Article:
Evacuating seniors represented another challenge, Joe Donchess, then-Director of the Louisiana Nursing Home Association, told NPR. Without specific guidance from the city for nursing homes, the decision of whether — and how — to evacuate nursing-home residents was largely left up to each individual facility. Only 15 out of nearly 50 New Orleans nursing homes evacuated before the storm, with the remainder opting to shelter in place. As a result, these vulnerable residents were trapped without food, water, or electricity for several days, causing more than 100 deaths.
The city’s experience offered a cautionary tale for emergency managers, write authors of the FAU study: Effective evacuation plans must consider all segments of a city’s population, including, crucially, those without the means to evacuate by themselves.
Seven Cities Top Preparedness List
Reviewing evacuation plans either publicly available online or gathered from interviews with municipal emergency managers, the researchers concluded that most major U.S. cities do not have specific provisions for evacuating their carless residents.
Their analysis sought to develop a standardized rating system to benchmark the robustness of evacuation plans, applicable across contexts and geographies, based on five criteria. They included whether cities maintained a registry of residents requiring special needs in the event of an evacuation; whether specific transportation accommodations were in place for these individuals; the geographic extent of public pick-up locations; the number of transportation options provided to evacuate carless individuals; and provisions to evacuate pedestrians. Based on these factors, researchers assigned each city a score on a 1-10 scale ranking the strength of their evacuation plans.
The study also explored how these plans evolved in the years since Hurricane Katrina, comparing each city’s guidance in 2005 against that of the mid-2010s. New Orleans, for example, learned from Hurricane Katrina, now maintaining one of the country’s most robust evacuation plans, according to the study.
Only seven out of 50 cities — Charlotte, Cleveland, Jacksonville, Miami, New Orleans, New York, and Philadelphia — ranked within the 8-10 range.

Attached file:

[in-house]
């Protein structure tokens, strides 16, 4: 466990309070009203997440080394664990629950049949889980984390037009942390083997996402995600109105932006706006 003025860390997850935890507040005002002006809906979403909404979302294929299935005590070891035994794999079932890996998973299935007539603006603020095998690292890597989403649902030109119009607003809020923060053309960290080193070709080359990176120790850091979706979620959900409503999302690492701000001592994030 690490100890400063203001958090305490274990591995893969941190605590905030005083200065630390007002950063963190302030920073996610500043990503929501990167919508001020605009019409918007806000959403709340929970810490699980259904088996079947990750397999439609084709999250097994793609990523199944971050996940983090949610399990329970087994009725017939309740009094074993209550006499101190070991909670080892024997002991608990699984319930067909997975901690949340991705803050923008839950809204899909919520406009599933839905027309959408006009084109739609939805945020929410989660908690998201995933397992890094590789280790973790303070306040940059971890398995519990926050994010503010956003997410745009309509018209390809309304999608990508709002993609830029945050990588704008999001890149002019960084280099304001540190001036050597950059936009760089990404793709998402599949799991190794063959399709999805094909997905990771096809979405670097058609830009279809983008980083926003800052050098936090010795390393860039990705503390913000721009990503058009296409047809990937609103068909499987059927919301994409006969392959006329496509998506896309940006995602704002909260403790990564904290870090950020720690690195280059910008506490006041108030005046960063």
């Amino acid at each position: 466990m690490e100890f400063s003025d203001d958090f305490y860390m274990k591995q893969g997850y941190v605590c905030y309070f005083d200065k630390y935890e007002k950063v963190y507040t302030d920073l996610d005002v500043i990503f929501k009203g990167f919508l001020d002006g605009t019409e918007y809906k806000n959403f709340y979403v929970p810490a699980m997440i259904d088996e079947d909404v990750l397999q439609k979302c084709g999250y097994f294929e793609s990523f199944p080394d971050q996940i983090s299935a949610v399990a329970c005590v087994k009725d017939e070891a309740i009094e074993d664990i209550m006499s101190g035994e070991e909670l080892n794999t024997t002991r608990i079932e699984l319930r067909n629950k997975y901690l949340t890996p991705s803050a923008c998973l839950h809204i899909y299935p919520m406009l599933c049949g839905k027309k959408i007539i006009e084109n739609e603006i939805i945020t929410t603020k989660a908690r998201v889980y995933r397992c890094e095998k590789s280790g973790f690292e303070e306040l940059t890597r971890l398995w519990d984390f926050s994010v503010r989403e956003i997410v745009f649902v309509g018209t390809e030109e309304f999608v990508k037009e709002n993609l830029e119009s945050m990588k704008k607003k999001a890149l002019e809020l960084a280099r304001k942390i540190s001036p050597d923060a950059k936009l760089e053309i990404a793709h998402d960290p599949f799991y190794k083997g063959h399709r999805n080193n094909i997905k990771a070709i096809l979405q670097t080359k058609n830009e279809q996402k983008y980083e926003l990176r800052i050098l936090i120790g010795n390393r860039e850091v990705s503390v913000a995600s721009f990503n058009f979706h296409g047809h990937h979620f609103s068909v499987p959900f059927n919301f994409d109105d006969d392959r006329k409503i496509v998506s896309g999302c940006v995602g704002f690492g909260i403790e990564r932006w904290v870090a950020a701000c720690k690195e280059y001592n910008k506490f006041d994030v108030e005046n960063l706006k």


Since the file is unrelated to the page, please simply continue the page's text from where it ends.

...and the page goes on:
“Many cities that have strong plans are coastal cities that have experienced strong hurricanes in the past,” Renne said. “This study lends support to the theory that cities do not develop strong evacuation plans, ones that accommodate the needs of all people, unless they have already experienced a major disaster or are under a threat.”
In the study, 20 cities achieved a moderate ranking, with six cities earning a “weak” score between 0 and 4. According to the study, 17 cities — including such major metropolises as Chicago, Los Angeles, Atlanta, and Las Vegas — either did not have publicly available evacuation plans for carless and vulnerable residents, or emergency managers declined to provide them. This is especially concerning, the researchers write, as the U.S. Federal Emergency Management Agency urges cities to make evacuation plans publicly available before a disaster occurs so citizens can prepare accordingly.
“In answer to the question we posed in our paper, ‘what has America learned since Hurricane Katrina?’ — the answer based on our findings is clearly: not enough,” Renne said.
Explore detailed findings from the study, “What Has America Learned Since Hurricane Katrina? Evaluating Evacuation Plans For Carless And Vulnerable Populations In 50 Large Cities Across The United States,” in the International Journal of Disaster Risk Reduction.
Top image courtesy of David Mark/Pixabay